Children can feel lonely when they lose someone they love. Here are some thoughts to help support children close to us.
Children need the support of their family, school and special others when they experience the death of a loved one.
Remembering the person who died is important. This can be done through photographs, journals, memory boxes, planting a tree or special garden, and visiting special and significant places.
Help children to express how they feel and help them to identify feelings of sadness, anger, guilt and confusion. Create healthy outlets for these powerful emotions.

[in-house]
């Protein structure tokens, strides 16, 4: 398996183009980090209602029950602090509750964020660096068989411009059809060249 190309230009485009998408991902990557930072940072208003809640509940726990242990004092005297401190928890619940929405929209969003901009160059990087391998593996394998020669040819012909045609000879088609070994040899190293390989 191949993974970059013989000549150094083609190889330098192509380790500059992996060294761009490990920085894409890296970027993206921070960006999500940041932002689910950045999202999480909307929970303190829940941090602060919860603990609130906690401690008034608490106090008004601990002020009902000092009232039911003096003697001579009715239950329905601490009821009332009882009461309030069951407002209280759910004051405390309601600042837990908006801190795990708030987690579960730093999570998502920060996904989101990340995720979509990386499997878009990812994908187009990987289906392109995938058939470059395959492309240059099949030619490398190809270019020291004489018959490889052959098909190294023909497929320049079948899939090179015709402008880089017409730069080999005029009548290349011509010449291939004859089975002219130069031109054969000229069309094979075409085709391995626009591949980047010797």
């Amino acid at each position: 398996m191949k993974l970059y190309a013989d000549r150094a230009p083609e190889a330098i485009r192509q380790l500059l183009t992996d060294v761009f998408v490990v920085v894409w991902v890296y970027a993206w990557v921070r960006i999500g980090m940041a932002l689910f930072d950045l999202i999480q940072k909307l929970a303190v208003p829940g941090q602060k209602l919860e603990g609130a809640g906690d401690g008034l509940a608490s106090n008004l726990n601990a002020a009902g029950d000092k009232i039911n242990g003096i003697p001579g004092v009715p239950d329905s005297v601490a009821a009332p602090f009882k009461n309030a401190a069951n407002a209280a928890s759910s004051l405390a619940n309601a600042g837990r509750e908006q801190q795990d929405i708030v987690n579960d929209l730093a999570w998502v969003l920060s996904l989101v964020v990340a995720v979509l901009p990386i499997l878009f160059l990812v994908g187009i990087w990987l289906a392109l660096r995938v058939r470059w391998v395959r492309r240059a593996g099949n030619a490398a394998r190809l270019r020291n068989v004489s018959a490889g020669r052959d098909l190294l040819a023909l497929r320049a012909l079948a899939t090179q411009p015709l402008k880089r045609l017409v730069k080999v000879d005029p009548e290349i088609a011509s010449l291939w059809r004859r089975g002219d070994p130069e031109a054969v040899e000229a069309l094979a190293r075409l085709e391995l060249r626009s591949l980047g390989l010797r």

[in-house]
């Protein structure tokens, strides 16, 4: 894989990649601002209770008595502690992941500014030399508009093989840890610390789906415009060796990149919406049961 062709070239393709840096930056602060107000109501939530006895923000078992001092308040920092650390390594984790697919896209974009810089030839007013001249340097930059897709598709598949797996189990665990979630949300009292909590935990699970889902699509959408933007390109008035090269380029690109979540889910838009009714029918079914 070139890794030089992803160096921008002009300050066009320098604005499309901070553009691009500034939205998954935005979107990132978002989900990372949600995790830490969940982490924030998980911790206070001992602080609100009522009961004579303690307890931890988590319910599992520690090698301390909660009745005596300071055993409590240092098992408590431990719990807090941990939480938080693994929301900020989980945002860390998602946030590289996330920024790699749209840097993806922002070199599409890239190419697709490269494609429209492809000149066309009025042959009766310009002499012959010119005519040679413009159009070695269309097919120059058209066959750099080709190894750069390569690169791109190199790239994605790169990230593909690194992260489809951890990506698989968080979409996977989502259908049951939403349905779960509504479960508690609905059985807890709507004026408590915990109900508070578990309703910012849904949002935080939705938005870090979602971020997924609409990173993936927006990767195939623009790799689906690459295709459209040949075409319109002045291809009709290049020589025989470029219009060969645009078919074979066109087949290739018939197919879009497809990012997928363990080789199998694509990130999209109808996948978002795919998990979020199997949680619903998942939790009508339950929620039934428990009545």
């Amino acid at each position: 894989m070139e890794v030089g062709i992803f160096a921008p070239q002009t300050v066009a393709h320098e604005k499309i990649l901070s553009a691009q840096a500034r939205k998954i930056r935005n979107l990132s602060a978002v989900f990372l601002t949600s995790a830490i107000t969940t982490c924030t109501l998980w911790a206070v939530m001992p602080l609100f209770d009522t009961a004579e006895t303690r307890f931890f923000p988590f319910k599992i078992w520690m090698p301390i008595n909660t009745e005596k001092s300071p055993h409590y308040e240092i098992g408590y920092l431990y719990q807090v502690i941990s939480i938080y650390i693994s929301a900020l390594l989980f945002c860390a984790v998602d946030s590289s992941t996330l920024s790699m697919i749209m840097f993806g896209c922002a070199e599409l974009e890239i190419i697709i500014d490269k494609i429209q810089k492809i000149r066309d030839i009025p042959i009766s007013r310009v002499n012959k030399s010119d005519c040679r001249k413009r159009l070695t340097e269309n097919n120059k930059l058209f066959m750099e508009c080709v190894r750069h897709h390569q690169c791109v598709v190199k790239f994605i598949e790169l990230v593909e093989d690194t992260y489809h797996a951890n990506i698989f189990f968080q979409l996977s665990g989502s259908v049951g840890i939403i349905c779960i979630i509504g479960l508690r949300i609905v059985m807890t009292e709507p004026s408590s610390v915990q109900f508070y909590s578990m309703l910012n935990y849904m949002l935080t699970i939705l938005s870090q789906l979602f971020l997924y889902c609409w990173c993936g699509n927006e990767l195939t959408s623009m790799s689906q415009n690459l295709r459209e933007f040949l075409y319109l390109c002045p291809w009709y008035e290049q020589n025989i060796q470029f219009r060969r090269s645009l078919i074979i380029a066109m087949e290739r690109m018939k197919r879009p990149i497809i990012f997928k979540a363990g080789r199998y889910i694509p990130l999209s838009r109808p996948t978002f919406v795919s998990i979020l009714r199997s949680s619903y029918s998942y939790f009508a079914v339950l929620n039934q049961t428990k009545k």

Establishing and keeping routines is an important process when a child’s world has been turned upside down.
Answer children’s questions about the death of their loved one. Be real. Kids know when you’re faking it.
Teachers and school counsellors can be a useful resource for children who need understanding and support.
Allow children to have a say in the decision making process. Ask them if they want to attend the funeral of their loved one or go to a viewing.
Some children may think they are to blame for the death of their loved one. Seek out any faulty thinking they may have, and explain they are not to blame.
Children learn from other children. Support groups or camps for children who have experienced loss may help the grieving process.
Let them tell the story from their perspective. Everybody sees things a different way.